Contact: Brenon Daly
A little more than a year after a Chinese consortium acquired slumping printer maker Lexmark, the group has sold off the company’s software business to Thoma Bravo. The enterprise software unit had basically been for sale since the Chinese buyout group, which is led by a hardware-focused firm, closed its $2.5bn take-private of Lexmark. Although terms of the sale of the software division weren’t formally released, media reports put the price at $1.5bn.
Assuming that price is more or less accurate (we haven’t been able to independently verify it), the deal would stand as the largest inbound acquisition of a Chinese technology asset, according to 451 Research’s M&A KnowledgeBase. Obviously, there have been larger transactions involving Chinese targets. But all 16 of those deals listed in our M&A KnowledgeBase have seen fellow Chinese companies as the buyer. Overall, our data indicates that slightly more than half of all China-based tech vendors sell to Chinese acquirers, although the top end of the market is unanimously weighted toward domestic transactions.
Clearly, although owned by a Chinese group, the Lexmark software division is hardly a ‘Chinese company,’ in the sense of a domestically headquartered operation that does the majority of business in its home market. Lexmark had cobbled together its software unit from roughly a dozen acquisitions of enterprise software providers based in North America and Europe. (451 Research will have a full report later today on how the acquired software business will fit into Thoma Bravo’s portfolio and what impact the deal will have on the broader business process and content management markets.)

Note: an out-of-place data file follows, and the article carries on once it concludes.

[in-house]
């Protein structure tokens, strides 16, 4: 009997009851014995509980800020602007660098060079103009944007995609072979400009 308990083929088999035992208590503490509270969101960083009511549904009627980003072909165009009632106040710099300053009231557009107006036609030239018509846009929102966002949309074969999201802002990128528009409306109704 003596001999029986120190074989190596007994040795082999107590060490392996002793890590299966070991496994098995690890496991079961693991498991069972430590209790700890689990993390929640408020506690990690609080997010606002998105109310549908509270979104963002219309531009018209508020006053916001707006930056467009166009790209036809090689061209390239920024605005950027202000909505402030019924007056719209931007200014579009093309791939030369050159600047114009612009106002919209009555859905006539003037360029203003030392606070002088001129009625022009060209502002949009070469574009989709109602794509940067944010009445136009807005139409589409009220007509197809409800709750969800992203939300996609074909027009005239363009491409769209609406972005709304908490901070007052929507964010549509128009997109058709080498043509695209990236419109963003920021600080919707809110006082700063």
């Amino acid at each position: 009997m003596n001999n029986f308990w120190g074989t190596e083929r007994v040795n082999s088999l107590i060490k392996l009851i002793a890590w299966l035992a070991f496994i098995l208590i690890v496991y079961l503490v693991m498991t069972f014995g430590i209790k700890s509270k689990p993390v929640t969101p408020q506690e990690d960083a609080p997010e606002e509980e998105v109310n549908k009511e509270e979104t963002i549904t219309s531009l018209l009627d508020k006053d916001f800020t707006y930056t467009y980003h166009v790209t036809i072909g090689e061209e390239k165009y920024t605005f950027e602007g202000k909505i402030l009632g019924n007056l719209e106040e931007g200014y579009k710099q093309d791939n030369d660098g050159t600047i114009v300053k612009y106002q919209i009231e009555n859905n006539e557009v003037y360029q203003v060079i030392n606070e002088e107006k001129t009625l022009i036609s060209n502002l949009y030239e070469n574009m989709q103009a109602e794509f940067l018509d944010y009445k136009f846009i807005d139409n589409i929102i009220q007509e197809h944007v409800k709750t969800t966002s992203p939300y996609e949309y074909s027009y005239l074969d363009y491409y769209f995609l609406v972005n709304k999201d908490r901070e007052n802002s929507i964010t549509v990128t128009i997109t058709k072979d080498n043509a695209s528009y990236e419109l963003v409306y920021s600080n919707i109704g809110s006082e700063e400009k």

Nonetheless, this landmark transaction comes at a difficult time in US-Sino relationships. President Donald Trump has blasted the currency and trade policies of China, although he did tone down his criticism during last month’s meeting with his counterpart, Xi Jinping. Despite the apparent thaw, the relationship between the world’s two largest economies remains chilly. That’s having an impact on M&A, which is a form of ‘international trade’ of its own. In a survey last month of 150 tech M&A professionals, more than half of the respondents (55%) predicted that US acquisitions of Chinese companies would decline because of President Trump’s trade policies. Just 7% forecast an uptick, according to the M&A Leaders’ Survey from 451 Research and Morrison & Foerster.
For a more in-depth look at the trends and concerns around doing deals in China, be sure to join our webinar, ‘The State of Tech M&A in China,’ on May 17 at 1:00pm EST. The webinar is open to everyone, and you can register here.